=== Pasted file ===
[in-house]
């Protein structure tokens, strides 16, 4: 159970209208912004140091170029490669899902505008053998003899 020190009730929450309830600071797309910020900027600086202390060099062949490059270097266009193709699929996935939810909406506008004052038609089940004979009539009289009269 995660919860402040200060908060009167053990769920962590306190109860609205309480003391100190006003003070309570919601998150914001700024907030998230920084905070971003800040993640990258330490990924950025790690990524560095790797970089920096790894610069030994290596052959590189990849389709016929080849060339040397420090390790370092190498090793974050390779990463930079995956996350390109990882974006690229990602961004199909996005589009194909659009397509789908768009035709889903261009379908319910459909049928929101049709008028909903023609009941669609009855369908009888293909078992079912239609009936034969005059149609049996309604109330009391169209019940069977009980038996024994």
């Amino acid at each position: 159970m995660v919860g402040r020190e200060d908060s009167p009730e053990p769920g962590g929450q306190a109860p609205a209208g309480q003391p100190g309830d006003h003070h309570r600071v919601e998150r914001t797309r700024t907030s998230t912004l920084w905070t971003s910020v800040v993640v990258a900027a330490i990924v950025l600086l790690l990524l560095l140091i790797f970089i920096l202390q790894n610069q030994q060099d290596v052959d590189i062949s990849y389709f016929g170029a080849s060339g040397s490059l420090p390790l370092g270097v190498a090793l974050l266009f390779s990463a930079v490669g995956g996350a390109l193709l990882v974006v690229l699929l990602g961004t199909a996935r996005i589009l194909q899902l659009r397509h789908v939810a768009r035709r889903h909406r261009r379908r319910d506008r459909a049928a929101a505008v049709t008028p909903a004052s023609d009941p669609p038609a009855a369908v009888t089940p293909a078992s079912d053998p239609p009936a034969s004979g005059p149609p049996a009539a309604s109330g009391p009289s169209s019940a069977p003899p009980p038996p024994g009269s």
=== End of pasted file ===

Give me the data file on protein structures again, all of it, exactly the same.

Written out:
[in-house]
């Protein structure tokens, strides 16, 4: 159970209208912004140091170029490669899902505008053998003899 020190009730929450309830600071797309910020900027600086202390060099062949490059270097266009193709699929996935939810909406506008004052038609089940004979009539009289009269 995660919860402040200060908060009167053990769920962590306190109860609205309480003391100190006003003070309570919601998150914001700024907030998230920084905070971003800040993640990258330490990924950025790690990524560095790797970089920096790894610069030994290596052959590189990849389709016929080849060339040397420090390790370092190498090793974050390779990463930079995956996350390109990882974006690229990602961004199909996005589009194909659009397509789908768009035709889903261009379908319910459909049928929101049709008028909903023609009941669609009855369908009888293909078992079912239609009936034969005059149609049996309604109330009391169209019940069977009980038996024994």
């Amino acid at each position: 159970m995660v919860g402040r020190e200060d908060s009167p009730e053990p769920g962590g929450q306190a109860p609205a209208g309480q003391p100190g309830d006003h003070h309570r600071v919601e998150r914001t797309r700024t907030s998230t912004l920084w905070t971003s910020v800040v993640v990258a900027a330490i990924v950025l600086l790690l990524l560095l140091i790797f970089i920096l202390q790894n610069q030994q060099d290596v052959d590189i062949s990849y389709f016929g170029a080849s060339g040397s490059l420090p390790l370092g270097v190498a090793l974050l266009f390779s990463a930079v490669g995956g996350a390109l193709l990882v974006v690229l699929l990602g961004t199909a996935r996005i589009l194909q899902l659009r397509h789908v939810a768009r035709r889903h909406r261009r379908r319910d506008r459909a049928a929101a505008v049709t008028p909903a004052s023609d009941p669609p038609a009855a369908v009888t089940p293909a078992s079912d053998p239609p009936a034969s004979g005059p149609p049996a009539a309604s109330g009391p009289s169209s019940a069977p003899p009980p038996p024994g009269s």